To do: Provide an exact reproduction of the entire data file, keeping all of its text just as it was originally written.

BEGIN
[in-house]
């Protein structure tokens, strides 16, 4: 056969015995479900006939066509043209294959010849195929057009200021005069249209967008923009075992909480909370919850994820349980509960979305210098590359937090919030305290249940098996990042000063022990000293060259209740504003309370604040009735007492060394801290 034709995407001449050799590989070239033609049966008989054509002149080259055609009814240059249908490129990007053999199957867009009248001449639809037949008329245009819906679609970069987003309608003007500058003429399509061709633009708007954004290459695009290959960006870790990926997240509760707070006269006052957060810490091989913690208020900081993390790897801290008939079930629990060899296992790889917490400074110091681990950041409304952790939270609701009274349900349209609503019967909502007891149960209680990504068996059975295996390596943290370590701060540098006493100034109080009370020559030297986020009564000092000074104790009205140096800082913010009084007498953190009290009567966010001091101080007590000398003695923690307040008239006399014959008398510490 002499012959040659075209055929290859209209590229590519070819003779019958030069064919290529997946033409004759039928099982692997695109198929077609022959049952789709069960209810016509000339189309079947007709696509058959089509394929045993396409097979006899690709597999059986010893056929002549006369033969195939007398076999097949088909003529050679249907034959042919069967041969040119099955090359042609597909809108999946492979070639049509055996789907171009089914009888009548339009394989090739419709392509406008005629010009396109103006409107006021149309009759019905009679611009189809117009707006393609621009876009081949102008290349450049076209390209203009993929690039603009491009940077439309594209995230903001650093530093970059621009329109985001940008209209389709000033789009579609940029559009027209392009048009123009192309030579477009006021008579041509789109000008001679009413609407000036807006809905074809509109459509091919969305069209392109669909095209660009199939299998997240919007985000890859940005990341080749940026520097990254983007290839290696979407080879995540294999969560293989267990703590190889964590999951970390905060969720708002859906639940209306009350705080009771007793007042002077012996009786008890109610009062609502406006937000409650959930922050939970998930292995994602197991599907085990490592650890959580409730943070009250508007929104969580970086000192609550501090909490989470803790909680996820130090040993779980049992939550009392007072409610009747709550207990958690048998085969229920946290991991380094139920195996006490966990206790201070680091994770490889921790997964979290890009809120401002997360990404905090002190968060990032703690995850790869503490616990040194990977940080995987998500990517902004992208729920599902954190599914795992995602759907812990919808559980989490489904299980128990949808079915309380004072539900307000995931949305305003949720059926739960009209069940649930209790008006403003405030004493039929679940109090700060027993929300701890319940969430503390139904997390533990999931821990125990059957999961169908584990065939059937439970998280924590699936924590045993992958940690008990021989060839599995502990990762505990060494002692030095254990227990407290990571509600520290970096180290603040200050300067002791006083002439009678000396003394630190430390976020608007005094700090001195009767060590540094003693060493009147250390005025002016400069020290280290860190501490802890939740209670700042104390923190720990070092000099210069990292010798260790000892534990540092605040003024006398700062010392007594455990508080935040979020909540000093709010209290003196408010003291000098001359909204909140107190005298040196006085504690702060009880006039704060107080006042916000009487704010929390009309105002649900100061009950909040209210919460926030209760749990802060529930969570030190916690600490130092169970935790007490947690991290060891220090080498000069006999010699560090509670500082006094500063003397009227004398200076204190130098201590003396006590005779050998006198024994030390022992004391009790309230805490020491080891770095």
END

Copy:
[in-house]
């Protein structure tokens, strides 16, 4: 056969015995479900006939066509043209294959010849195929057009200021005069249209967008923009075992909480909370919850994820349980509960979305210098590359937090919030305290249940098996990042000063022990000293060259209740504003309370604040009735007492060394801290 034709995407001449050799590989070239033609049966008989054509002149080259055609009814240059249908490129990007053999199957867009009248001449639809037949008329245009819906679609970069987003309608003007500058003429399509061709633009708007954004290459695009290959960006870790990926997240509760707070006269006052957060810490091989913690208020900081993390790897801290008939079930629990060899296992790889917490400074110091681990950041409304952790939270609701009274349900349209609503019967909502007891149960209680990504068996059975295996390596943290370590701060540098006493100034109080009370020559030297986020009564000092000074104790009205140096800082913010009084007498953190009290009567966010001091101080007590000398003695923690307040008239006399014959008398510490 002499012959040659075209055929290859209209590229590519070819003779019958030069064919290529997946033409004759039928099982692997695109198929077609022959049952789709069960209810016509000339189309079947007709696509058959089509394929045993396409097979006899690709597999059986010893056929002549006369033969195939007398076999097949088909003529050679249907034959042919069967041969040119099955090359042609597909809108999946492979070639049509055996789907171009089914009888009548339009394989090739419709392509406008005629010009396109103006409107006021149309009759019905009679611009189809117009707006393609621009876009081949102008290349450049076209390209203009993929690039603009491009940077439309594209995230903001650093530093970059621009329109985001940008209209389709000033789009579609940029559009027209392009048009123009192309030579477009006021008579041509789109000008001679009413609407000036807006809905074809509109459509091919969305069209392109669909095209660009199939299998997240919007985000890859940005990341080749940026520097990254983007290839290696979407080879995540294999969560293989267990703590190889964590999951970390905060969720708002859906639940209306009350705080009771007793007042002077012996009786008890109610009062609502406006937000409650959930922050939970998930292995994602197991599907085990490592650890959580409730943070009250508007929104969580970086000192609550501090909490989470803790909680996820130090040993779980049992939550009392007072409610009747709550207990958690048998085969229920946290991991380094139920195996006490966990206790201070680091994770490889921790997964979290890009809120401002997360990404905090002190968060990032703690995850790869503490616990040194990977940080995987998500990517902004992208729920599902954190599914795992995602759907812990919808559980989490489904299980128990949808079915309380004072539900307000995931949305305003949720059926739960009209069940649930209790008006403003405030004493039929679940109090700060027993929300701890319940969430503390139904997390533990999931821990125990059957999961169908584990065939059937439970998280924590699936924590045993992958940690008990021989060839599995502990990762505990060494002692030095254990227990407290990571509600520290970096180290603040200050300067002791006083002439009678000396003394630190430390976020608007005094700090001195009767060590540094003693060493009147250390005025002016400069020290280290860190501490802890939740209670700042104390923190720990070092000099210069990292010798260790000892534990540092605040003024006398700062010392007594455990508080935040979020909540000093709010209290003196408010003291000098001359909204909140107190005298040196006085504690702060009880006039704060107080006042916000009487704010929390009309105002649900100061009950909040209210919460926030209760749990802060529930969570030190916690600490130092169970935790007490947690991290060891220090080498000069006999010699560090509670500082006094500063003397009227004398200076204190130098201590003396006590005779050998006198024994030390022992004391009790309230805490020491080891770095």